Local elections in Fiji
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Local elections in Fiji are held for two cities (Suva and Lautoka) and ten towns (Ba, Labasa, Lami, Levuka, Nadi, Nausori, Nasinu, Savusavu, Sigatoka, and Tavua). Each city or town has a council comprising between 8 and 20 members, elected for three-year terms, although the government announced legislation on 15 February 2006 to extend the term to four years. Each city or town council elects from among its own members a Mayor (or Lord Mayor in the case of Suva) for one year. Consecutive terms are permitted.
Electoral politics in municipal elections has certain characteristics that set it apart from national politics. Political parties often do regard municipal polls as a trial run for national elections; in the 1985 election for the Suva City Council, for example, the newly formed Fiji Labour Party (FLP) showed that it was on the rise by winning 8 of the 20 seats. It went on to win the parliamentary election in 1987. Local issues also come into play, however:
- At the national level, the National Federation Party (NFP) was left unrepresented in the House of Representatives after the disastrous results of the 1999 and 2001 elections, but remained strong at the municipal level. In 2006, the NFP retained power in Ba and Nadi, shared power in a coalition with the Soqosoqo Duavata ni Lewenivanua (SDL) in Sigatoka, and was the second largest party in the Suva City Council.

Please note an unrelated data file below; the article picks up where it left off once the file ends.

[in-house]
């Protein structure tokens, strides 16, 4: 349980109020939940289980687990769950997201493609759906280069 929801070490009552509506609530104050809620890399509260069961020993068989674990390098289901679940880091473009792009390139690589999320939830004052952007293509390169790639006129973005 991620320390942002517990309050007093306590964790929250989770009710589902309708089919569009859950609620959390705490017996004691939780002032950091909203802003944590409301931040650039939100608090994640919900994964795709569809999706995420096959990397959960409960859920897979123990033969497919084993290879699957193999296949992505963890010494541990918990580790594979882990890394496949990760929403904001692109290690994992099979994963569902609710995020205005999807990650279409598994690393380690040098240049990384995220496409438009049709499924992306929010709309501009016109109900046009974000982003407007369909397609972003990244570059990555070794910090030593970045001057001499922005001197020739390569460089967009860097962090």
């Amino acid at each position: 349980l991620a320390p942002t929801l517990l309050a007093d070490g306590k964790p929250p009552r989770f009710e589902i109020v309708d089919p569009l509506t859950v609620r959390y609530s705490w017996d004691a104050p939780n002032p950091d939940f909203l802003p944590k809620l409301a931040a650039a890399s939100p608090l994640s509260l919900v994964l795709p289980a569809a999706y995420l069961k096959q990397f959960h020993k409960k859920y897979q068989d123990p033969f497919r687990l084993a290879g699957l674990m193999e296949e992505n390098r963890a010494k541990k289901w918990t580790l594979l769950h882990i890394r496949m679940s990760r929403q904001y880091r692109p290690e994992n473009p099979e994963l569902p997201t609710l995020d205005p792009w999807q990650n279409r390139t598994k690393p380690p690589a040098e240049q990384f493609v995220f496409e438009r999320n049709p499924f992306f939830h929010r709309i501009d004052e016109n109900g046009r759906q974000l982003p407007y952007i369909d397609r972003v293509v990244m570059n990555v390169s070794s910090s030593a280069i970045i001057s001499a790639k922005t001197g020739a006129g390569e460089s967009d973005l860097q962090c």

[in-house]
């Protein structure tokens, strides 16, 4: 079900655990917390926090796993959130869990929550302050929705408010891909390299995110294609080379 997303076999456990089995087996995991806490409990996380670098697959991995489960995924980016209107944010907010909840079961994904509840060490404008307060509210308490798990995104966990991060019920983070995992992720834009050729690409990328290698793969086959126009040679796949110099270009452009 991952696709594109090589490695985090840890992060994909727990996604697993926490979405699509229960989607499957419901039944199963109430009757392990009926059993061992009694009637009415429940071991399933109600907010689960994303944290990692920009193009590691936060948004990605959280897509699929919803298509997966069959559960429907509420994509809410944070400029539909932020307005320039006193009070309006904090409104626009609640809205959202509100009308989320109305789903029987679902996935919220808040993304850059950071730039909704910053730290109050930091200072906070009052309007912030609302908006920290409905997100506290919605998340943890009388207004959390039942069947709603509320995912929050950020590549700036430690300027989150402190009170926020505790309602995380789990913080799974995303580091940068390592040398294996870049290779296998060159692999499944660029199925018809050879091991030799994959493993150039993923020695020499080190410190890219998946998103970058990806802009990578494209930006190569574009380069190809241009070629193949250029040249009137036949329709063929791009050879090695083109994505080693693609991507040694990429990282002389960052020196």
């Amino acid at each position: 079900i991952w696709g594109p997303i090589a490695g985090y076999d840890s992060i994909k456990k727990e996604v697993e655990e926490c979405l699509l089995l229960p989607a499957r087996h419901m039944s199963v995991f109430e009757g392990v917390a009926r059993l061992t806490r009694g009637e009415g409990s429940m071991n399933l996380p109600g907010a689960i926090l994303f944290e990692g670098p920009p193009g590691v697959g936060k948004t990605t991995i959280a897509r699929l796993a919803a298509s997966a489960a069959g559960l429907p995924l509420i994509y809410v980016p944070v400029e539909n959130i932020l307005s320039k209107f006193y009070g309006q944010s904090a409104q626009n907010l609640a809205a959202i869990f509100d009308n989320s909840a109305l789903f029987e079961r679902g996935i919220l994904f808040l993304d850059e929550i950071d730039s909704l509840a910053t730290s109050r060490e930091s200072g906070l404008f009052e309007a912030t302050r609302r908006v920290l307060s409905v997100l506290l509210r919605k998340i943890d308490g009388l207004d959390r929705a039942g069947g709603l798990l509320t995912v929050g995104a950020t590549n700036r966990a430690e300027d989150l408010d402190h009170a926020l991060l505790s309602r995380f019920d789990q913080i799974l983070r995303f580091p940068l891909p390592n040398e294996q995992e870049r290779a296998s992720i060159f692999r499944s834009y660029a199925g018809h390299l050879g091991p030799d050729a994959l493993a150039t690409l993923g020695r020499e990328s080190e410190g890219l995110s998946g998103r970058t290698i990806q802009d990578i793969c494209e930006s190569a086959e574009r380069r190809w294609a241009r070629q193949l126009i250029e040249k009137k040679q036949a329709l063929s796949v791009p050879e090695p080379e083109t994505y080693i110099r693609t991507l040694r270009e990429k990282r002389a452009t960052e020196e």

- In 2003, Suva's 5 councillors from the FLP teamed up with the 7 councillors from the Soqosoqo Duavata ni Lewenivanua (SDL) - its arch-rival in national politics - to elect the SDL candidate, Ratu Peni Volavola, to the office of Lord Mayor.
- In the city of Lautoka, a purely local political party, the Sugar City Ratepayers Alliance, contested the 2005 election (but failed to win any seats). A number of other parties operating only at the municipal level contested other town councils, winning control of councils in Labasa, Lami, Levuka, Nausori, Savusavu, and Tavua. Some have been unsuccessful.
The regime that took power in a military coup on 5 December 2006 later dismissed all elected municipal bodies, appointing Special Administrators to run the cities and towns. In some cases, a single Administrator was responsible for more than one town. As of 2015, elected municipal government has not been restored.